Environment

Which Plant-Based Milk Is Best for the Planet (And You)?

There's no simple answer: Non-dairy milks vary widely in their nutritional content and impacts on the Earth.

By Carla DelgadoMay 2, 2022 2:00 PM
plant milks
(Credit: Anna Puzatykh/Shutterstock)

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Once a staple in the U.S. diet, dairy milk sales have declined in recent years. Although the demand for plant-based milk alternatives likely plays a role, it isn’t the primary driver of the downward trend. According to a 2020 Journal of Agricultural and Applied Economics study, the dip in dairy milk sales still outpaces the rise in plant-based milk sales.

Consumers decide to switch to milk alternatives to cut down animal product consumption and minimize their environmental impact, a 2017 survey indicated. While dairy milk is commonly recognized as resource-intensive, plant-based alternatives —which come from cereals, legumes, vegetables, seeds, and nuts — come with environmental impacts, too.

If you’re looking for the most sustainable plant-based milk alternatives to switch to, here’s some facts to consider:

The Environmental Impact of Dairy

The carbon footprint per kilogram of milk produced in the U.S. in 2007 is only 37 percent of that produced in 1944, according to a 2009 study published in the Journal of Animal Science. That’s because modern dairy practices are much more efficient and sustainable, using 90 percent less land, 77 percent fewer feedstuffs, and 65 percent less water to produce a billion kilograms of milk. 

Although milk production has expanded over the years while simultaneously reducing resource use and carbon footprint, the industry’s overall environmental impact is still significant. Dairy cows’ enteric fermentation and manure, as well as the production of the cattle feed, emit significant amounts of greenhouse gasses (GHG). At present, the dairy sector is responsible for about 2 percent of the country’s GHG emissions.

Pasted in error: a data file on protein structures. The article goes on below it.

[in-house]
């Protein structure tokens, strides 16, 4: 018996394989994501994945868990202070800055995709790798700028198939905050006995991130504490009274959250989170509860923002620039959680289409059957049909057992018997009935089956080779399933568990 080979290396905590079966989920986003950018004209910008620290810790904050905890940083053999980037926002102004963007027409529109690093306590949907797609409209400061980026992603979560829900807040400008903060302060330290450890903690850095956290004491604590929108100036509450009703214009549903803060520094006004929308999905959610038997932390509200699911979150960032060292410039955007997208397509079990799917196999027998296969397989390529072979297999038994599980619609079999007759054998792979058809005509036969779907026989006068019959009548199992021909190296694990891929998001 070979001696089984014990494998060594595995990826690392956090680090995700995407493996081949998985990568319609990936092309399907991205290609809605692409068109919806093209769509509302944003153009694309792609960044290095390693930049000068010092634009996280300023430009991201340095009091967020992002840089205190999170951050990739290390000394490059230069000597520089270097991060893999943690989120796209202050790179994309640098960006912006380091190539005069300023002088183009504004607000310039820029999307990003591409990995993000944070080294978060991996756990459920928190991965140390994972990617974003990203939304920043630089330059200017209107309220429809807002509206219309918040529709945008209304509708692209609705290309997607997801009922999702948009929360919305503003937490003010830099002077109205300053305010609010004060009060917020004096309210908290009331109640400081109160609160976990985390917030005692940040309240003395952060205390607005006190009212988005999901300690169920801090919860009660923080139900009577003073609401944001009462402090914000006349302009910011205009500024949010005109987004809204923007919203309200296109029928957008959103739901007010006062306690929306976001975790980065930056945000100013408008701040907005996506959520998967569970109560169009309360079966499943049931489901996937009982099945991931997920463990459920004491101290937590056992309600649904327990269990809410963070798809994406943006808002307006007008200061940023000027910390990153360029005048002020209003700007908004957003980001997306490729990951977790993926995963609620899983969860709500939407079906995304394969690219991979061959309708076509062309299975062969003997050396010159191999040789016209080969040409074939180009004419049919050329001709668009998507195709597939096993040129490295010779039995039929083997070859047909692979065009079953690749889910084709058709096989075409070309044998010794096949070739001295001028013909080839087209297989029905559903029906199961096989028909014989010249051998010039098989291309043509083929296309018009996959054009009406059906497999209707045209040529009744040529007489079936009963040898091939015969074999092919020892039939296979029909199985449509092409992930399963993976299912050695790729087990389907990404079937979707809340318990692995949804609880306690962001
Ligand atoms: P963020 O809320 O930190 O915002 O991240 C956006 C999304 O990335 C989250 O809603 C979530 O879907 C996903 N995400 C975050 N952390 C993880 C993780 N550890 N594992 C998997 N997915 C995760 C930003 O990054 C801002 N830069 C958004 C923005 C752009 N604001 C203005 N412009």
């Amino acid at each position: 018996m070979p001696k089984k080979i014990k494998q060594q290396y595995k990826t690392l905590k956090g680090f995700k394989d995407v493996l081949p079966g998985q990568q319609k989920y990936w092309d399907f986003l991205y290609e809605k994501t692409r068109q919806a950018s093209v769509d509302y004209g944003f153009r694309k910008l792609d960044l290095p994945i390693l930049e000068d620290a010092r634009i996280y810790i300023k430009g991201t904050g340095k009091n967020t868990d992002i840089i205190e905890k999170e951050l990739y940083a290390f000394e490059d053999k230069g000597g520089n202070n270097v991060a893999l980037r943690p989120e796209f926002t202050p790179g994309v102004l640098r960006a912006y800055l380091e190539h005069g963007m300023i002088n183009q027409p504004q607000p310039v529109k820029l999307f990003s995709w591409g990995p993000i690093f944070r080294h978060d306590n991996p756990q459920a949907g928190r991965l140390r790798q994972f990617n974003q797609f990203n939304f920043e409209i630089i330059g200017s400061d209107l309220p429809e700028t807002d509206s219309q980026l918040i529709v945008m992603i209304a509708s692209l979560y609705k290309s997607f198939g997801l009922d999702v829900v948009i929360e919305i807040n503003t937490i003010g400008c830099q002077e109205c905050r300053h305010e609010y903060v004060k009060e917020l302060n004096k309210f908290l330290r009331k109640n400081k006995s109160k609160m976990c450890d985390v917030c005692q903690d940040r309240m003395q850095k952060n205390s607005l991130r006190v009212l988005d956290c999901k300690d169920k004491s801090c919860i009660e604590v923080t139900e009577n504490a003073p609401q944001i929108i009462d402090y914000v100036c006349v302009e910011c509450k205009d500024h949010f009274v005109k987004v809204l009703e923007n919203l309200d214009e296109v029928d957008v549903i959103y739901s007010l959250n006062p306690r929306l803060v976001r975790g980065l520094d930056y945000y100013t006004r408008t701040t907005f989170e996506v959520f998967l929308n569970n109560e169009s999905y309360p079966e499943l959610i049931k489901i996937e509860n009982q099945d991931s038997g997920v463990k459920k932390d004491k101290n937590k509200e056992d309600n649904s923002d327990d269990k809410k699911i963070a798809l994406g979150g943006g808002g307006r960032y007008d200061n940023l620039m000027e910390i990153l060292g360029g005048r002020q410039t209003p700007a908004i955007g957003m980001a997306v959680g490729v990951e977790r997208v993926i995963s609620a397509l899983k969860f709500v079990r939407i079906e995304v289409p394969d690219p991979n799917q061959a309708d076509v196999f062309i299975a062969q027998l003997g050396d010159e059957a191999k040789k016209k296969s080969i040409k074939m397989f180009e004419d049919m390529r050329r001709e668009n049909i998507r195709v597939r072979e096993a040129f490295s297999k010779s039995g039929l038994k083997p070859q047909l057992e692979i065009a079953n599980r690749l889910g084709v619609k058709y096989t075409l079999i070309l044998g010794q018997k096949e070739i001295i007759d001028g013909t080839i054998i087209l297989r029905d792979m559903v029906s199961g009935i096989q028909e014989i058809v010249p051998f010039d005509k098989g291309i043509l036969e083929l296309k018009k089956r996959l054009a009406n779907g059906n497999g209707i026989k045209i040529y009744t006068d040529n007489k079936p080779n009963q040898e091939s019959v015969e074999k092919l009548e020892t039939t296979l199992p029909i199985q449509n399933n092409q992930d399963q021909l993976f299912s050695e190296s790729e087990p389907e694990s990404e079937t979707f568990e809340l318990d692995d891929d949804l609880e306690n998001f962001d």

“Dairy cows consume a lot of feed to produce milk, and the production of that feed requires significant agricultural inputs and land requirements,” says Gregory A. Keoleian, director of the Center for Sustainable Systems at the University of Michigan. “The greenhouse gas emissions from milk production come from the feed production, agricultural equipment, enteric fermentation — methane from cows — manure management, milk processing, transportation, and downstream packaging and refrigeration.”

Feed production and milk processing also require plenty of water. In the U.S. about 144 gallons of water are used to make just one gallon of milk. More than 93 percent of this water goes toward cultivating cattle feed. Dairy cattle harm both water and air quality as well, contaminating the water with nitrogen and phosphorus from manure and the air with ammonia produced from their urine.

Choosing Plant-Based Milk Alternatives

In part due to the environmental consequences of dairy milk, a growing number of consumers are instead opting for plant-based alternatives. More broadly, plant-based foods have a lower environmental impact than dairy products because cows have to process large amounts of grains and other vegetable matter to produce milk, while the conversion of plant matter directly into dairy substitutes is more efficient, Keoleian says.

People often opt for almond, oat, soy and rice milk. However, the carbon footprint of different varieties of plant-based milk varies widely, and eco-conscious consumers are in search of the most sustainable milk option.